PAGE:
No, it wasn’t the asteroid that wiped out the dinosaurs, but a previously unknown crater 248 miles off the coast of West Africa, which was formed around the same time. Further study of Nadar Crater, as it is called, may confuse what we know about this devastating moment in natural history.
Eusedin Nicholson, assistant professor at Heriot-Watt University in Edinburgh, happened to stumble upon the crater – he was reviewing seismic survey data for another project on the tectonic divide between South America and Africa and 400 meters of seafloor sediment. Evidence of a crater was found below. ,
“In interpreting the data,[I found]this very unusual crater-like feature, unlike anything I’ve seen before,” he said.
To be absolutely sure that the crater was caused by an asteroid impact, he said it was necessary to drill the crater and test minerals from the bottom of the crater. But it has all the typical features scientists expect: the ratio of the width of the crater to the correct depth, the height of the ridge and the height of the central uplift – the mound in between is pushed up by impact pressure due to rock and sediment.
“The discovery of ground impact craters is always important, because they are very rare in the geologic record. There are fewer than 200 confirmed collision structures on Earth and very few potential candidates that have not been conclusively confirmed,” Mark said. Boslow, research professor of Earth and Planetary Sciences at the University of New Mexico. He was not involved in the study, but agrees that it may have been caused by an asteroid.
The most striking aspect of the discovery, Boslow said, is that it is an example of an underwater impact crater, of which only a few examples are known.
“The opportunity to study underwater craters of this size will help us understand ocean impact processes, which are more common but less well preserved and understood.”
The crater is eight kilometers (5 mi) wide, and Nicholson believes it was most likely caused by an asteroid more than 400 meters (1,300 ft) wide pushing into the Earth’s crust.
“The impact (rarely) has serious consequences locally and regionally – at least in the Atlantic,” Nicholson explained by email.
“There will be a major earthquake (magnitude 6.5-7), and the ground shakes violently at the local level. The rumble of the aerial explosion could be heard all over the world, and would cause severe local damage throughout the region.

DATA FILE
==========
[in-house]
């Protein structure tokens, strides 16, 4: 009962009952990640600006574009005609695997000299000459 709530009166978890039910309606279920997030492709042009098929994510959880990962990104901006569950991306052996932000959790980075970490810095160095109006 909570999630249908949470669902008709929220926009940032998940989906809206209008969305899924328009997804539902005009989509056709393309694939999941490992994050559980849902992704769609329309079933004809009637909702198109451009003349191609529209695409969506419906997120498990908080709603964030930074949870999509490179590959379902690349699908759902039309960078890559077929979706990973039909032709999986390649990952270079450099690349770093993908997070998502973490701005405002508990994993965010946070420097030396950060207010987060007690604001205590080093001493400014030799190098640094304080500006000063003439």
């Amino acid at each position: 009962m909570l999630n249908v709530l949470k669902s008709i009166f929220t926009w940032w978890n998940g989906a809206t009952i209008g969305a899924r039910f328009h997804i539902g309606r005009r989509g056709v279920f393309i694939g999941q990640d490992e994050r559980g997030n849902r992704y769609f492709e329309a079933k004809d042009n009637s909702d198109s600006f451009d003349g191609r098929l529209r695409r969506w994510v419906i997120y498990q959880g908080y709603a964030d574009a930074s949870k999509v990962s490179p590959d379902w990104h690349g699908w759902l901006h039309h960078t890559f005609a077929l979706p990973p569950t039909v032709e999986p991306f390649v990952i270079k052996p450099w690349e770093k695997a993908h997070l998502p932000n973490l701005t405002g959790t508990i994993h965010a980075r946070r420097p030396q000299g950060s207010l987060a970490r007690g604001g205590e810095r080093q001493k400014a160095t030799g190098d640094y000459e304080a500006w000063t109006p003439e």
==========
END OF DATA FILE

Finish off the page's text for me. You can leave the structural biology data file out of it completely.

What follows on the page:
This would have produced a “very large” tsunami of 3,200 feet (1 kilometer) around the crater, which after reaching South America would have spread to a height of about five meters.
“At 400 meters or so, the atmospheric eruption (which caused the West African crater) was enormous.”
Information from microfossils in nearby exploration wells suggests that the crater was formed around 66 million years ago – at the end of the Cretaceous period. However, there is still uncertainty – a difference or error of about a million years – about its exact age.
It’s possible that the asteroid impact was related to the Chicxulub impact, or just a coincidence — an asteroid of this size would strike Earth every 700,000 years, Nicholson said.
If the asteroid is bound, it may be the result of the disintegration of the original near-Earth asteroid – with isolated fragments scattered during its past Earth orbit, or it may be part of a longer-lived asteroid rain. which hits the earth in one period. Time. million years or more.
“Testing this requires knowing the exact age—again, this can only be obtained by digging.”
Even if it was related, he said, it may have been less of a Chicxulub effect, but it would add to the overall broader result set.
“Understanding the precise nature of the association with Chicxulub (if any) is critical to understanding what was happening in the inner solar system at the time and raises some interesting new questions,” Nicholson said.
“If two collisions happen at the same time, there could be another crater, and what is the wider impact of multiple collisions?”